Sadly (and not so sadly) my birding has decreased to only weekends with my return to work this week. Swainson's thrushes and western tanagers have now arrived but I'm still waiting on cedar waxwings and willow flycatchers.
I was pleasantly surprised to see a male western tanager at my water feature last night posing beautifully on a rock. I ran to get my camera but by the time I returned it was gone. I was happy when it returned today and stuck around long enough for me to grab my camera. Unfortunately the lighting wasn't great and I took the photo through a window so it's not my best offering:
I have also had a higher than usual number of hairy woodpeckers at my feeder so I had assumed they were breeding here. This was confirmed today when I saw this immature male on this tree and later in the day trying to figure out how to eat from my suet feeder (and being fed suet by its father).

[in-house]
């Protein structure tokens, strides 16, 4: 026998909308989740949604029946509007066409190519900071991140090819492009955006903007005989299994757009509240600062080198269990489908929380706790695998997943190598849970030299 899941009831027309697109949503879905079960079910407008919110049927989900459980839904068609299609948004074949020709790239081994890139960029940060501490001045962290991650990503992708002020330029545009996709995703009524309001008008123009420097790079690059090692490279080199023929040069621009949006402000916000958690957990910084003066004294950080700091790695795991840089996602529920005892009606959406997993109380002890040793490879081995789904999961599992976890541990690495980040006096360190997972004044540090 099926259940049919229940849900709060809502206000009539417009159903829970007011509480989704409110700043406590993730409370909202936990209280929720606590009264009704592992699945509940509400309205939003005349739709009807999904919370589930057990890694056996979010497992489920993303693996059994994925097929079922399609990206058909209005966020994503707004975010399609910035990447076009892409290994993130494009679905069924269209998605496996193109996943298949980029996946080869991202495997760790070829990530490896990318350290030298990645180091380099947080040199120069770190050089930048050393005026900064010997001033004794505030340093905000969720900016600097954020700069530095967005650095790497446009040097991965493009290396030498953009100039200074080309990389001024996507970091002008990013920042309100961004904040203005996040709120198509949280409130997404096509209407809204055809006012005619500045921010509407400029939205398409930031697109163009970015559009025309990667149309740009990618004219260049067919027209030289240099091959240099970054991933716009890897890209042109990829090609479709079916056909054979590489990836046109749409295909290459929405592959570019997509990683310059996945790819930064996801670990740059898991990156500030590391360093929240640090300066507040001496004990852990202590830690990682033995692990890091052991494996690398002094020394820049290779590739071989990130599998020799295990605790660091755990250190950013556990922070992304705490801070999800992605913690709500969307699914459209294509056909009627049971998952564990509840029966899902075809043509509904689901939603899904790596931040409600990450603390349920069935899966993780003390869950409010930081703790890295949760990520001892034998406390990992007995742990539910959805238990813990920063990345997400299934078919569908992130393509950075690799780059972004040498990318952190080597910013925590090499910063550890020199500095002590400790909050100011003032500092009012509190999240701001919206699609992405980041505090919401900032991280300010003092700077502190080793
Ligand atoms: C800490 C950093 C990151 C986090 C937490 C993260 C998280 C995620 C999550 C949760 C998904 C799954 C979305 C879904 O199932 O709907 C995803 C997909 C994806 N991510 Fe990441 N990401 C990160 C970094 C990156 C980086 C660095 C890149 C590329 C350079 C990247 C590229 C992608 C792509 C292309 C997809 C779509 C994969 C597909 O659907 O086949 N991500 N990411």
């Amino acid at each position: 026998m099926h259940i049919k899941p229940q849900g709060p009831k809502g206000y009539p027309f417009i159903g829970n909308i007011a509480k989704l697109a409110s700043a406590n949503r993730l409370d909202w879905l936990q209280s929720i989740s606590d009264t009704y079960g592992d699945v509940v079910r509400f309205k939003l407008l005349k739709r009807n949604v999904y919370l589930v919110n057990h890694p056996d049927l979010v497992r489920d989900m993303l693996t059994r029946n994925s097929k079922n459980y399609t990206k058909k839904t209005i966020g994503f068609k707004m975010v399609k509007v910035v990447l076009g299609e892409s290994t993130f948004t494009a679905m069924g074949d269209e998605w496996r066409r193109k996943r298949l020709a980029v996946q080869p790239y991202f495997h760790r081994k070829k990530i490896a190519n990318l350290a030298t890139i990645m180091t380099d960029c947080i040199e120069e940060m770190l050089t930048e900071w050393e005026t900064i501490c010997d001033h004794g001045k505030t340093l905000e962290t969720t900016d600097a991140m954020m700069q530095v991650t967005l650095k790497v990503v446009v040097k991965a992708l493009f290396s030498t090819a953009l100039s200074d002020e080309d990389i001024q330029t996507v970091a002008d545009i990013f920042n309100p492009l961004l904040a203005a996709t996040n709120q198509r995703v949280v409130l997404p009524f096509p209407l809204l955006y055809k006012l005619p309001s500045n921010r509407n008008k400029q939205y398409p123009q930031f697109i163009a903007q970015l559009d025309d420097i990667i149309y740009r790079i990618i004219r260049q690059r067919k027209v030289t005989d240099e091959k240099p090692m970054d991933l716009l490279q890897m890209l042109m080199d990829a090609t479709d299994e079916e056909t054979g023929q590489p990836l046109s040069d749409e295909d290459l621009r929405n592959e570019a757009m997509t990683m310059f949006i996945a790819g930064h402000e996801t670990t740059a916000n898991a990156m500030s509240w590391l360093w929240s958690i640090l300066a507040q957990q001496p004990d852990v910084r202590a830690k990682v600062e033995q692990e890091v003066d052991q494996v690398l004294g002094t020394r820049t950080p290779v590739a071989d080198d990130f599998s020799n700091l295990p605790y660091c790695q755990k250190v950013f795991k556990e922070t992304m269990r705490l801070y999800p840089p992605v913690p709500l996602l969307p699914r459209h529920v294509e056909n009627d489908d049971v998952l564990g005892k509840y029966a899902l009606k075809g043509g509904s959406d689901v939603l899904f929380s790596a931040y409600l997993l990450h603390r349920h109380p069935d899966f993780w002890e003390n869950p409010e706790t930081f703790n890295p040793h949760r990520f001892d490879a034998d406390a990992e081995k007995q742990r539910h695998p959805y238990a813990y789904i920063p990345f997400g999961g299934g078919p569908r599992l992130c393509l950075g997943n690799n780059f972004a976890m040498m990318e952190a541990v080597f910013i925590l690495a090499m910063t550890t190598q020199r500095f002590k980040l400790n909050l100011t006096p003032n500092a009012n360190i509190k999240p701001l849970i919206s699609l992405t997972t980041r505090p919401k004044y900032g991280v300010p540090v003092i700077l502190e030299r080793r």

It's been a good month so far due to my time off work and free time to bird. I've had 65 species this month at my place and may be able to add 1 or 2 next weekend as well.
On a separate note my daughter and I came across this swallowtail butterfly and I have since learned there are both Canadian Tiger Swallowtail and Western Tiger Swallowtail that are possible here. Any butterfly experts out there?
According to Butterflies of British Columbia (Guppy & Shepard, 2001) we have three Swallowtails in the Valley: Anise, Western Tiger, and Pale. The Canadian Tiger Swallowtail is found on the other side of the Coast Mtns in the Interior. It looks to be a Western Tiger Swallowtail. The wing edges of a Pale Swallowtail are almost completely solid black while the Anise has large black blotches on its "shoulders".